The chip could undermine encryption and passwords, making any system open to those who know about its presence. According to Bloomberg reporters  Jordan Robertson and Michael Riley, the chips found their way into motherboards used by Apple and Amazon.

Information security folks are scrambling right now because this report rocks their assumptions about the supply chain and their overall infosec worldview. Quite a few doubt this Bloomberg report, their skepticism heightened by the carefully worded denials offered by affected and relevant parties Apple, Amazon, Supermicro, and China. Apple provided an itemization of what it believed Bloomberg Businessweek got wrong along with its denial.

I’ll have more on this in a future post. Yes, indeedy.

~ 2 ~

A cooperative, organized response by Britain, The Netherlands, U.S., and Canada today included the indictment of seven Russians by the U.S. for conspiracy, conspiracy to commit wire fraud, wire fraud, aggravated identity theft, and conspiracy to launder money. The Russians have been identified as members of a GRU team organized out of a facility in Moscow, working on hacking and a disinformation influence campaign focused on anti-doping entities and non-Russian Olympic athletic competitors.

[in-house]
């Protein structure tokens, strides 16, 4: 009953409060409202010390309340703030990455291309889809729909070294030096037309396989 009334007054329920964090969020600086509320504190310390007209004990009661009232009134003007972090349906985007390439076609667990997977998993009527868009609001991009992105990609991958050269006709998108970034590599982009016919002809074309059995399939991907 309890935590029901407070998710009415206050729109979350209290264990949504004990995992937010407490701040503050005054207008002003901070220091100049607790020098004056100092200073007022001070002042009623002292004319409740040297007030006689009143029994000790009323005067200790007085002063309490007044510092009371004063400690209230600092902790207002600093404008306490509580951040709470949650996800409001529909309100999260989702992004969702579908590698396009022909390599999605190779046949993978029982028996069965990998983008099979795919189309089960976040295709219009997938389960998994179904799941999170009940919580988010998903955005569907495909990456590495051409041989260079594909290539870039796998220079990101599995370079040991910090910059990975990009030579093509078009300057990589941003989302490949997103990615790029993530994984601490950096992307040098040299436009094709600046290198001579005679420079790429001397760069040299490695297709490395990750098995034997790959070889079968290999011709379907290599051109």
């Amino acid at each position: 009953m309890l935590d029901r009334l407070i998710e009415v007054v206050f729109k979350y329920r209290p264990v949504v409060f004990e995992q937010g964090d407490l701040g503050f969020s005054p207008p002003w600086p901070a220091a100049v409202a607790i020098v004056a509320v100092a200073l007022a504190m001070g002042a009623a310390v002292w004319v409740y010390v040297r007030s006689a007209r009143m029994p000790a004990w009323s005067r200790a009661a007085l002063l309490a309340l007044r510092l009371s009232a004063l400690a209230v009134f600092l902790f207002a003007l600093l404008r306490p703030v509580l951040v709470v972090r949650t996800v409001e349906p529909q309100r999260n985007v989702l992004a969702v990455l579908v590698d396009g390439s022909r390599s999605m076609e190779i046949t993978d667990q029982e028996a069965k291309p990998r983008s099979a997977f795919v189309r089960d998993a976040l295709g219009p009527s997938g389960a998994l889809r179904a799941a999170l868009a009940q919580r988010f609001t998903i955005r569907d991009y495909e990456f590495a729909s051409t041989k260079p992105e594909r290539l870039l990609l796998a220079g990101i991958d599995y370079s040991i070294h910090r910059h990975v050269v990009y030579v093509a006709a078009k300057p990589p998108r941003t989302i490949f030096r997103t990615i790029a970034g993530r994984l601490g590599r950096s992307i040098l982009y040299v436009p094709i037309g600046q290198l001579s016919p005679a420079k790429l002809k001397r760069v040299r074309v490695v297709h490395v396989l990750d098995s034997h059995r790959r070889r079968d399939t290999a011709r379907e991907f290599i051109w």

Note the underlined bit in this excerpt from the indictment (pdf) — the last indictment I copied with similar wording was that of Evgeny Buryakov and his two comrades, the three spies based in New York City who worked with “Male-1”, now known to be Carter Page. Who are the known and unknown? Persons who have flipped or co-conspirators yet to be named?